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But even if a video game manages to include a test of skill that matches its creativity and artistry in other areas, there’s still another obstacle to overcome. The “game” portion of a video game, the element that tests your reflexes and puzzle-solving abilities, adds yet another level of subjectivity to the experience, making the sort of veneration Ebert speaks of all the more difficult to achieve.
Subjectivity, of course, is an issue for art of all stripes. How immersed someone is in the history of film, or music, or abstract art will greatly affect how they receive a particular work or even an entire genre. But just as the interactive aspect of gaming gives artists in the industry another avenue in which they can make an experience feel affecting and real in ways unmatched by other mediums, it also creates another space between creator and consumer where the ideas and the impact of the work can be lost in translation.
This all warrants a confession — I’m not very good at video games. Despite having played them since before I could read, my aptitude for them has never quite matched my enthusiasm, and the learning curve has always been a bit steeper for me than for my peers. The consequence is that, despite the interesting mechanics and creative challenges Ueda and his team crafted for Shadow of the Colossus, my own ineptitude hindered my ability to truly appreciate and experience the game as fully as intended.
Which is to say that I felt a sense of relief, not shame, when I finally felled some challenging monster whose weaknesses I’d divined, but through my own lack of skill, been unable to conquer despite hours of attempts. It’s harder to appreciate the ancient aesthetic of the game’s setting or the self-reflective isolation of the long journeys between boss fights when I found myself simply frustrated at getting lost along the way. Different players come to these games with vastly different levels of skill, and that means there’s one more dimension where their experiences may differ markedly. That makes it harder for creators to account for and can separate the player from the world of the game.
The best video games, like the best films, can make you forget that you’re not genuinely a part of the story. At their peak, such experiences become truly immersive. The effect is difficult to sustain in any medium. But as Ebert warned, it’s even more difficult when it’s not solely dependent on what the author offers, but also on what the player brings to the experience.
That difficulty is magnified in the face of simple problems with things like the mechanics of the game that can stymie immersion. The frustrations of wonky controls or issues with the camera occasionally emerge in Shadow of the Colossus and hinder its ability to create a seamless experience. Some games build that potential frustration with the tests of skill into the thematic richness of the work — Braid certainly achieves this — but it’s tough to do well.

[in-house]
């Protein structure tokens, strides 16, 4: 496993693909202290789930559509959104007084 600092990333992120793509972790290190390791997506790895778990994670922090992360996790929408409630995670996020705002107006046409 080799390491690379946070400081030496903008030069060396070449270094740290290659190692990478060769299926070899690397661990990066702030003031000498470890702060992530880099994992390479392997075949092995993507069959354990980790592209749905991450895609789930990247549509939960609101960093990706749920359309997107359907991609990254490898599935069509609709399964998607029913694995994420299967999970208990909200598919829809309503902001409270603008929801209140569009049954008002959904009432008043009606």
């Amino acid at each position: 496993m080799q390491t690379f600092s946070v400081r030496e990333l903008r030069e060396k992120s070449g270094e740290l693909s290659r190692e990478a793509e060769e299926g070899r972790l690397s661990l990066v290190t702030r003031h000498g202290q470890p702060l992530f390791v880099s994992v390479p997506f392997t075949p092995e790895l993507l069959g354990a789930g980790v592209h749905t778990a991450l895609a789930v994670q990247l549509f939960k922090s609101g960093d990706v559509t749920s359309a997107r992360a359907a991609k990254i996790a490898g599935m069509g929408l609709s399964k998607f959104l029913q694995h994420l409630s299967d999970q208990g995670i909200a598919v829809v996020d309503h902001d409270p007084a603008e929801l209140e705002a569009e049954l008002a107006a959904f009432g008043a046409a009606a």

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At the same time, the autonomy and interactivity granted to the player creates another unique hurdle for video games. Sometimes the player can foresee where a story is headed, but is effectively powerless to change the outcome. This is a notable, but less salient concern for film, because with a movie, the viewer is simply along for the ride regardless of whether they may guess the ending. For a video game, on the other hand, the player has at least the illusion of choice. And as a result, the player’s inability to avoid a particular fate or work around some given plot point exposes the artificiality of the exercise in a way that movies and T.V. shows don’t have to contend with.
This arose for me about halfway through Shadow of the Colossus, when I predicted the contours of the game’s big reveal, if not the exact details, and my experience was altered accordingly.4 Now, spoilers are as much5 an issue in film as they are in video games, but for a game like Shadow of the Colossus, knowing, or at least suspecting the twist, presents a greater threat to that effort to lure you in, because of how games work.
What if, before the end of the game, you take the intended point that slaying these monsters is wrong? What are you supposed to do? If you’re not seduced by Jordan Belfort’s lavish lifestyle, then Scorsese’s effort in Wolf of Wall Street may have less of an impact on you, but it doesn’t affect the experience so severely, because you can still appreciate the story as an observer. Or to use Ebert’s own example, Shakespeare can tell us from the opening stanza that Romeo and Juliet are destined for tragedy, but we are passengers in their story, unable to take the wheel and steer the star-crossed lovers to greener pastures, and that is as it has been for centuries. The kind of player control available in video games represents a radical shift in that equation.
In a work like Shadow of the Colossus, it means that even if the player can suss out the reveal ahead of time and embrace the vaunted themes of losing oneself piece by piece even in service of noble aims, the only options are to keep going anyway or simply quit. Either choice serves as a reminder that you’re just playing a game.